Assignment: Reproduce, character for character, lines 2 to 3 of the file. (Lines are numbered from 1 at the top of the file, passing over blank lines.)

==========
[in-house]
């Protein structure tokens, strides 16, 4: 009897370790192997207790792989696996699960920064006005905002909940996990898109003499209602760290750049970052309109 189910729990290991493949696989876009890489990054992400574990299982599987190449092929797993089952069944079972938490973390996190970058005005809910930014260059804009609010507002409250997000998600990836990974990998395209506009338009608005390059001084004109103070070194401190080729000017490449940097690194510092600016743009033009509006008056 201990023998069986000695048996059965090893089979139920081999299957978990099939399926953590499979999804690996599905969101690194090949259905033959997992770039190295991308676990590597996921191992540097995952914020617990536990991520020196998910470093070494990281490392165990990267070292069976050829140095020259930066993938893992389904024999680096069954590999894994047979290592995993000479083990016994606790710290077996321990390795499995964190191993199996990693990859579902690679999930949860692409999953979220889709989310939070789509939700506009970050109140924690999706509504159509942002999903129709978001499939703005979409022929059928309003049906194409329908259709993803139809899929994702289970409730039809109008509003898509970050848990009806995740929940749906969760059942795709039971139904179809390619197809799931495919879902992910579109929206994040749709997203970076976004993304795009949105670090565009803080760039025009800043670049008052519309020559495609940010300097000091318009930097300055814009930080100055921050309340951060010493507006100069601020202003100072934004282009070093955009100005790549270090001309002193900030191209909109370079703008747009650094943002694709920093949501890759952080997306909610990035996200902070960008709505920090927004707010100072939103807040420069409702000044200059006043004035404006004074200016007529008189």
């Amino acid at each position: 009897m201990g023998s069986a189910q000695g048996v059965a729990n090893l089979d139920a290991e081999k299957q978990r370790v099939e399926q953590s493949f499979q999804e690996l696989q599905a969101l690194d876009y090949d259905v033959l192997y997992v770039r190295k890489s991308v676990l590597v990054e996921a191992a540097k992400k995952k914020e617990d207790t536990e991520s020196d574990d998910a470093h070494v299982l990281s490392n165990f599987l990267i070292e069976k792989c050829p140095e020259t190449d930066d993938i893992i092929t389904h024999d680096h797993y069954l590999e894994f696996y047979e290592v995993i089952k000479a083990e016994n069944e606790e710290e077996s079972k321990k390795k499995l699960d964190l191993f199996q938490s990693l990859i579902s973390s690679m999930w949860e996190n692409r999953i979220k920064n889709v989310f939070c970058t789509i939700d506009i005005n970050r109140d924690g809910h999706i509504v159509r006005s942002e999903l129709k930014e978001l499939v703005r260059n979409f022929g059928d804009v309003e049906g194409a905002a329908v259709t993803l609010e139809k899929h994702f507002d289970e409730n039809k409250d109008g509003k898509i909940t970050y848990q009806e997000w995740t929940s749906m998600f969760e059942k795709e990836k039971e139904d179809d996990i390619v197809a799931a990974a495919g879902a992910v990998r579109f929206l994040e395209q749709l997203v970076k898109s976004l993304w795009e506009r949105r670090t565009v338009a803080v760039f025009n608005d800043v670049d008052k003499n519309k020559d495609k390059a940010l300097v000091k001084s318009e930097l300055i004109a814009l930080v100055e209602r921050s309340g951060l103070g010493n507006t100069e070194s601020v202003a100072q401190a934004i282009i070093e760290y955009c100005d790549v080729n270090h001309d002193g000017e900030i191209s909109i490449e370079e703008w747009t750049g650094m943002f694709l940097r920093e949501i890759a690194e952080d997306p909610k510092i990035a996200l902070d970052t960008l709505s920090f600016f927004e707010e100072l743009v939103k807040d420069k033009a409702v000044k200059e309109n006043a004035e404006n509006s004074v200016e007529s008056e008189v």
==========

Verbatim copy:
């Protein structure tokens, strides 16, 4: 009897370790192997207790792989696996699960920064006005905002909940996990898109003499209602760290750049970052309109 189910729990290991493949696989876009890489990054992400574990299982599987190449092929797993089952069944079972938490973390996190970058005005809910930014260059804009609010507002409250997000998600990836990974990998395209506009338009608005390059001084004109103070070194401190080729000017490449940097690194510092600016743009033009509006008056 201990023998069986000695048996059965090893089979139920081999299957978990099939399926953590499979999804690996599905969101690194090949259905033959997992770039190295991308676990590597996921191992540097995952914020617990536990991520020196998910470093070494990281490392165990990267070292069976050829140095020259930066993938893992389904024999680096069954590999894994047979290592995993000479083990016994606790710290077996321990390795499995964190191993199996990693990859579902690679999930949860692409999953979220889709989310939070789509939700506009970050109140924690999706509504159509942002999903129709978001499939703005979409022929059928309003049906194409329908259709993803139809899929994702289970409730039809109008509003898509970050848990009806995740929940749906969760059942795709039971139904179809390619197809799931495919879902992910579109929206994040749709997203970076976004993304795009949105670090565009803080760039025009800043670049008052519309020559495609940010300097000091318009930097300055814009930080100055921050309340951060010493507006100069601020202003100072934004282009070093955009100005790549270090001309002193900030191209909109370079703008747009650094943002694709920093949501890759952080997306909610990035996200902070960008709505920090927004707010100072939103807040420069409702000044200059006043004035404006004074200016007529008189």
């Amino acid at each position: 009897m201990g023998s069986a189910q000695g048996v059965a729990n090893l089979d139920a290991e081999k299957q978990r370790v099939e399926q953590s493949f499979q999804e690996l696989q599905a969101l690194d876009y090949d259905v033959l192997y997992v770039r190295k890489s991308v676990l590597v990054e996921a191992a540097k992400k995952k914020e617990d207790t536990e991520s020196d574990d998910a470093h070494v299982l990281s490392n165990f599987l990267i070292e069976k792989c050829p140095e020259t190449d930066d993938i893992i092929t389904h024999d680096h797993y069954l590999e894994f696996y047979e290592v995993i089952k000479a083990e016994n069944e606790e710290e077996s079972k321990k390795k499995l699960d964190l191993f199996q938490s990693l990859i579902s973390s690679m999930w949860e996190n692409r999953i979220k920064n889709v989310f939070c970058t789509i939700d506009i005005n970050r109140d924690g809910h999706i509504v159509r006005s942002e999903l129709k930014e978001l499939v703005r260059n979409f022929g059928d804009v309003e049906g194409a905002a329908v259709t993803l609010e139809k899929h994702f507002d289970e409730n039809k409250d109008g509003k898509i909940t970050y848990q009806e997000w995740t929940s749906m998600f969760e059942k795709e990836k039971e139904d179809d996990i390619v197809a799931a990974a495919g879902a992910v990998r579109f929206l994040e395209q749709l997203v970076k898109s976004l993304w795009e506009r949105r670090t565009v338009a803080v760039f025009n608005d800043v670049d008052k003499n519309k020559d495609k390059a940010l300097v000091k001084s318009e930097l300055i004109a814009l930080v100055e209602r921050s309340g951060l103070g010493n507006t100069e070194s601020v202003a100072q401190a934004i282009i070093e760290y955009c100005d790549v080729n270090h001309d002193g000017e900030i191209s909109i490449e370079e703008w747009t750049g650094m943002f694709l940097r920093e949501i890759a690194e952080d997306p909610k510092i990035a996200l902070d970052t960008l709505s920090f600016f927004e707010e100072l743009v939103k807040d420069k033009a409702v000044k200059e309109n006043a004035e404006n509006s004074v200016e007529s008056e008189v």